outlaws an' hoss-thieves. The redskins ain't so bad
as they used to be, but these white fellers arewusser'n ever. This guide Jenks might be in with
them, that's all. Mebbe I'm wrong. I hope so. The
way he left us looks bad."
"We won't borrow trouble. If we have come all this
way without seeing either Indian or outlaw—in fact,
without incident—I feel certain we can perform the
remainder of the journey in safety." Then Mr.
Sheppard raised his voice. "Here, Helen, you lazy
girl, come out of that wagon. We want some
supper. Will, you gather some firewood, and we'll
soon give this gloomy little glen a more cheerful
aspect."
As Mr. Sheppard turned toward the canvas-
covered wagon a girl leaped lightly down beside
him. She was nearly as tall as he.
"Is this Fort Henry?" she asked, cheerily, beginning
to dance around him. "Where's the inn? I'm so
hungry. How glad I am to get out of that wagon! I'd
like to run. Isn't this a lonesome, lovely spot?"
A camp-fire soon crackled with hiss and sputter,
and fragrant wood-smoke filled the air. Steaming
kettle, and savory steaks of venison cheered the
hungry travelers, making them forget for the time
the desertion of their guide and the fact that they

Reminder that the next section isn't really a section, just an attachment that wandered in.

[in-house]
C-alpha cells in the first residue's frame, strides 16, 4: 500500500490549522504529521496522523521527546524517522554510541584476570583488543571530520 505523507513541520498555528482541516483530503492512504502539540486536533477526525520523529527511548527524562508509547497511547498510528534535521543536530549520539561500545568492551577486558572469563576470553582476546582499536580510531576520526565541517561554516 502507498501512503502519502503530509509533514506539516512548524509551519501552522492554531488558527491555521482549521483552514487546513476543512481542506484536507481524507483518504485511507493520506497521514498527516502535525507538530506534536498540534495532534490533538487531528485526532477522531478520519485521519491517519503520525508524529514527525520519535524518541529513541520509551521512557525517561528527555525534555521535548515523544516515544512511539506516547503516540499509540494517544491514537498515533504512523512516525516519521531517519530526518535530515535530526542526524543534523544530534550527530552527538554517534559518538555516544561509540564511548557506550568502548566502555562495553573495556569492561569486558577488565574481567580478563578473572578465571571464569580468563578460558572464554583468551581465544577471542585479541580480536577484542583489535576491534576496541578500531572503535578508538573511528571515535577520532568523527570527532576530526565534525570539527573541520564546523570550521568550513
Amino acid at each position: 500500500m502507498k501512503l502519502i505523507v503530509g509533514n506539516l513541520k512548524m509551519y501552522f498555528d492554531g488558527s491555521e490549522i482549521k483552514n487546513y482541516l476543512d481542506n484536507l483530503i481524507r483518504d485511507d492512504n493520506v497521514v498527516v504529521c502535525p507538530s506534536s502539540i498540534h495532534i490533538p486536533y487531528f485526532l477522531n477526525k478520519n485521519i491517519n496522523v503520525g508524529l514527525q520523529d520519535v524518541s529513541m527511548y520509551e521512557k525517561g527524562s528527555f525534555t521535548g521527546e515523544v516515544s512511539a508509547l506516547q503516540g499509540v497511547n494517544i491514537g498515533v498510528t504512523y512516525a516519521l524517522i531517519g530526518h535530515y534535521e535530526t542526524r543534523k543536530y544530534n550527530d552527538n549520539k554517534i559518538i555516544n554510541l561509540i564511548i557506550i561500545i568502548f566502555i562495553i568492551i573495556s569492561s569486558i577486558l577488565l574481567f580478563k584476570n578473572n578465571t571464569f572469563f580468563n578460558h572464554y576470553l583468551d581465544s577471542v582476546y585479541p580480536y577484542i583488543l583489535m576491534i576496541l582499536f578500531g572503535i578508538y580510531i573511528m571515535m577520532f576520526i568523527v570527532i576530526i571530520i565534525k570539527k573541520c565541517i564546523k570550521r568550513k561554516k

might be lost. The last glow faded entirely out of
the western sky. Night enveloped the forest, and
the little glade was a bright spot in the gloom.
The flickering light showed Mr. Sheppard to be a
well-preserved old man with gray hair and ruddy,
kindly face. The nephew had a boyish, frankkindly face. The nephew had a boyish, frank
expression. The girl was a splendid specimen of
womanhood. Her large, laughing eyes were as
dark as the shadows beneath the trees.
Suddenly a quick start on Helen's part interrupted
the merry flow of conversation. She sat bolt upright
with half-averted face.
"Cousin, what is the matter?" asked Will, quickly.
Helen remained motionless.
"My dear," said Mr. Sheppard sharply.
"I heard a footstep," she whispered, pointing with
trembling finger toward the impenetrable blackness
beyond the camp-fire.
All could hear a soft patter on the leaves. Then
distinct footfalls broke the silence.
The tired teamster raised his shaggy head and
glanced fearfully around the glade. Mr. Sheppard
and Will gazed doubtfully toward the foliage; but
Helen did not change her position. The travelers
appeared stricken by the silence and solitude of
the place. The faint hum of insects, and the low
moan of the night wind, seemed accentuated by
the almost painful stillness.
"A panther, most likely," suggested Sheppard, in a
voice which he intended should be reassuring. "I